Those legal troubles led the department to formally seek approval from the Board of Supervisors to use live-monitoring during criminal investigations or life-threatening emergencies and to deploy officers during big events.

SFPD won early support for the new tool from Mayor London Breed, who pushed for live surveillance and hiring more police in a nationally watched speech calling for an end to all the “bullshit” on the streets.

The department ultimately got the go-ahead for a 15-month pilot program last October with a 7-4 vote from the Board of Supervisors.

While police can now live-monitor any security camera with permission from the owner and for the approved reasons, SFPD is expected to lean heavily on the growing networks of security cameras set up in commercial districts around the city with funding from crypto executive Chris Larsen.

It’s unclear who owned the cameras used by SFPD thus far.

Police officers on patrol in San Francisco. | Camille Cohen/The Standard

SFPD used live surveillance for the first time under the new rules on April 19, when a sergeant monitored camera footage “intermittently” from 12:30 p.m. until 10 p.m., according to the newly released records.

The sergeant live monitored an undisclosed area to address “citizen complaints of fencing of stolen property,” the records show.

The operation did not result in an arrest.

The following week, on April 24, a narcotics lieutenant asked for permission to conduct the first of three live monitoring operations into fentanyl dealing.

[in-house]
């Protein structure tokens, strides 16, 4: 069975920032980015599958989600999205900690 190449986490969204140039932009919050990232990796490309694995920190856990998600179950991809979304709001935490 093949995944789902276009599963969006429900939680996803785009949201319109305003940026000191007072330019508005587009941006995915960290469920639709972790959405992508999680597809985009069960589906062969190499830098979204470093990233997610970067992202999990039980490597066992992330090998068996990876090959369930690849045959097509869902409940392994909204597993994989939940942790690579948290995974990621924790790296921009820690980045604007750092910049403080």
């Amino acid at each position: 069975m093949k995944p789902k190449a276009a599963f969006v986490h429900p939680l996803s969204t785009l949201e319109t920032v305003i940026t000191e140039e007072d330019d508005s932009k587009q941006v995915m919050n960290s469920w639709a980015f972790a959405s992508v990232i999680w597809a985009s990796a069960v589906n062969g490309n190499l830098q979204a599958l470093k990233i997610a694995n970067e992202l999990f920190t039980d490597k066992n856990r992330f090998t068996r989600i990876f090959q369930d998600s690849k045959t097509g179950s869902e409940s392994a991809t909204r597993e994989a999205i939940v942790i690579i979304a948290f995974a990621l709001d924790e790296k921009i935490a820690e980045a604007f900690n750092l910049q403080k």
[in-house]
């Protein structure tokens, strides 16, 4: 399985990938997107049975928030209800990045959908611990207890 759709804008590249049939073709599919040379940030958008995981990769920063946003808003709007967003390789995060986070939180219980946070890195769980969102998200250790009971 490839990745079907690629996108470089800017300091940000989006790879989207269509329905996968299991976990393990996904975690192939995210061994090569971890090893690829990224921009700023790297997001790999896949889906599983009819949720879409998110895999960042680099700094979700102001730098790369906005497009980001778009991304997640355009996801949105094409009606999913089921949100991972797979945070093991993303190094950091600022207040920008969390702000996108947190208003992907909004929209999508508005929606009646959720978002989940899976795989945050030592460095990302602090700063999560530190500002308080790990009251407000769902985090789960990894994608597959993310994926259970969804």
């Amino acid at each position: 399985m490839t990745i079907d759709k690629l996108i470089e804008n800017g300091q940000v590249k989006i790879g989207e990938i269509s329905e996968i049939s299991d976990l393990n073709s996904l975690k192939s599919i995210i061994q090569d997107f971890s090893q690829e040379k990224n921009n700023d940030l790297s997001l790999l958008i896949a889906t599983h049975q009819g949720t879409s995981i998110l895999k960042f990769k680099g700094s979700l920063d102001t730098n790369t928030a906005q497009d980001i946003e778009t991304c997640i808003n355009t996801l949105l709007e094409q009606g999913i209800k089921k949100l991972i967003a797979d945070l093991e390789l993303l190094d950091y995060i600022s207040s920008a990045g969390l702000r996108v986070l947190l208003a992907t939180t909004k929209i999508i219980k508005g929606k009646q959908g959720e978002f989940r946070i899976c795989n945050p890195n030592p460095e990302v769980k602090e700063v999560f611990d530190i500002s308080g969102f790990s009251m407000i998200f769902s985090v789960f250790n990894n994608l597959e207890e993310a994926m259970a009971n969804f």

The investigation resulted in an arrest and the seizure of 30 grams of methamphetamine, 90 grams of fentanyl and 11 grams of heroin. An officer and sergeant watched live footage for an hour and five minutes. 

A 27-year-old man was booked and charged with three drug-dealing-related felonies, court records show.

A police spokesperson said officers saw him “make several transactions of possible narcotics sales with other people” in public near Seventh and Mission streets—an area known for drug dealing.

The second live-monitoring investigation into fentanyl dealing happened on April 28, when records show that an officer and sergeant watched camera footage for 40 minutes and made an arrest. They seized 30 grams of fentanyl, 10 grams of methamphetamine and four grams of cocaine base.

Officers arrested a 23-year-old woman from San Francisco after they saw her make “several transactions with other people” in public, according to the police spokesperson.

Prosecutors have since filed felony drug-dealing charges against the woman, who was out on bail on another narcotics case from a month earlier when police arrested her, court records show.

The most recent time police brass gave officers permission to use live surveillance was for a fentanyl dealing investigation on May 5, although it’s unclear from the police records whether the real-time monitoring occurred.

At the Police Commission last week, Police Chief Bill Scott acknowledged that the department had started using live monitoring to make arrests.

“This hasn’t really taken off yet in volume,” Scott said. “But we’ve been thoughtful in what we are doing.”